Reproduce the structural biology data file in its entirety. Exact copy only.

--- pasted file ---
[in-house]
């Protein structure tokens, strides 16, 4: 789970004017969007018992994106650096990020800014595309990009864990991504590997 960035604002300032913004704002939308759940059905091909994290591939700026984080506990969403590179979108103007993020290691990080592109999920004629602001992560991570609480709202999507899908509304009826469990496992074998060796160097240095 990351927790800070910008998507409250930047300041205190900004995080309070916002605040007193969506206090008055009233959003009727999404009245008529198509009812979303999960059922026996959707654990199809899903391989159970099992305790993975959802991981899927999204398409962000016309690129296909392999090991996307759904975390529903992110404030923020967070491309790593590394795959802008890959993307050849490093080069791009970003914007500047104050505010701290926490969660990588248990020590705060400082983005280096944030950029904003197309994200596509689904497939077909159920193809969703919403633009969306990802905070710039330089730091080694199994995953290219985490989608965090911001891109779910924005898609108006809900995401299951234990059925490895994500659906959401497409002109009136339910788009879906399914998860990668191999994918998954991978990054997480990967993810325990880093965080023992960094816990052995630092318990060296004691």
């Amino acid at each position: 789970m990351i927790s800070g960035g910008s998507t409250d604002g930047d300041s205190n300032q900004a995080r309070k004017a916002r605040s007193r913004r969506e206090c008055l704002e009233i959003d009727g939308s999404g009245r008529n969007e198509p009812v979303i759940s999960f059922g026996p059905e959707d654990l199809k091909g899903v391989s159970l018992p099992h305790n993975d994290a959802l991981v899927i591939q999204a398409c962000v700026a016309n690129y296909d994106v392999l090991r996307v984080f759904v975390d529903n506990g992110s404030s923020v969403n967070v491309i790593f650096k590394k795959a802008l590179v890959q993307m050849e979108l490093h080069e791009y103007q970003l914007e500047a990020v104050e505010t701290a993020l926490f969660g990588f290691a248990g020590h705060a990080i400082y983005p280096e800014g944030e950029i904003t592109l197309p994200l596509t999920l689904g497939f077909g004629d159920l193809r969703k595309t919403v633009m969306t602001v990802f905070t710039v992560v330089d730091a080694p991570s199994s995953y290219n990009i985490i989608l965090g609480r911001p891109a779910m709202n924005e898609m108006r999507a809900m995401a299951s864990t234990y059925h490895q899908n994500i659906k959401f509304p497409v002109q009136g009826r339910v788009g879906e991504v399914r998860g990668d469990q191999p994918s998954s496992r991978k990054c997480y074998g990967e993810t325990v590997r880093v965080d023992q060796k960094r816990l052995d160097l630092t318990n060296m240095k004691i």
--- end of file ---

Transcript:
[in-house]
């Protein structure tokens, strides 16, 4: 789970004017969007018992994106650096990020800014595309990009864990991504590997 960035604002300032913004704002939308759940059905091909994290591939700026984080506990969403590179979108103007993020290691990080592109999920004629602001992560991570609480709202999507899908509304009826469990496992074998060796160097240095 990351927790800070910008998507409250930047300041205190900004995080309070916002605040007193969506206090008055009233959003009727999404009245008529198509009812979303999960059922026996959707654990199809899903391989159970099992305790993975959802991981899927999204398409962000016309690129296909392999090991996307759904975390529903992110404030923020967070491309790593590394795959802008890959993307050849490093080069791009970003914007500047104050505010701290926490969660990588248990020590705060400082983005280096944030950029904003197309994200596509689904497939077909159920193809969703919403633009969306990802905070710039330089730091080694199994995953290219985490989608965090911001891109779910924005898609108006809900995401299951234990059925490895994500659906959401497409002109009136339910788009879906399914998860990668191999994918998954991978990054997480990967993810325990880093965080023992960094816990052995630092318990060296004691």
């Amino acid at each position: 789970m990351i927790s800070g960035g910008s998507t409250d604002g930047d300041s205190n300032q900004a995080r309070k004017a916002r605040s007193r913004r969506e206090c008055l704002e009233i959003d009727g939308s999404g009245r008529n969007e198509p009812v979303i759940s999960f059922g026996p059905e959707d654990l199809k091909g899903v391989s159970l018992p099992h305790n993975d994290a959802l991981v899927i591939q999204a398409c962000v700026a016309n690129y296909d994106v392999l090991r996307v984080f759904v975390d529903n506990g992110s404030s923020v969403n967070v491309i790593f650096k590394k795959a802008l590179v890959q993307m050849e979108l490093h080069e791009y103007q970003l914007e500047a990020v104050e505010t701290a993020l926490f969660g990588f290691a248990g020590h705060a990080i400082y983005p280096e800014g944030e950029i904003t592109l197309p994200l596509t999920l689904g497939f077909g004629d159920l193809r969703k595309t919403v633009m969306t602001v990802f905070t710039v992560v330089d730091a080694p991570s199994s995953y290219n990009i985490i989608l965090g609480r911001p891109a779910m709202n924005e898609m108006r999507a809900m995401a299951s864990t234990y059925h490895q899908n994500i659906k959401f509304p497409v002109q009136g009826r339910v788009g879906e991504v399914r998860g990668d469990q191999p994918s998954s496992r991978k990054c997480y074998g990967e993810t325990v590997r880093v965080d023992q060796k960094r816990l052995d160097l630092t318990n060296m240095k004691i």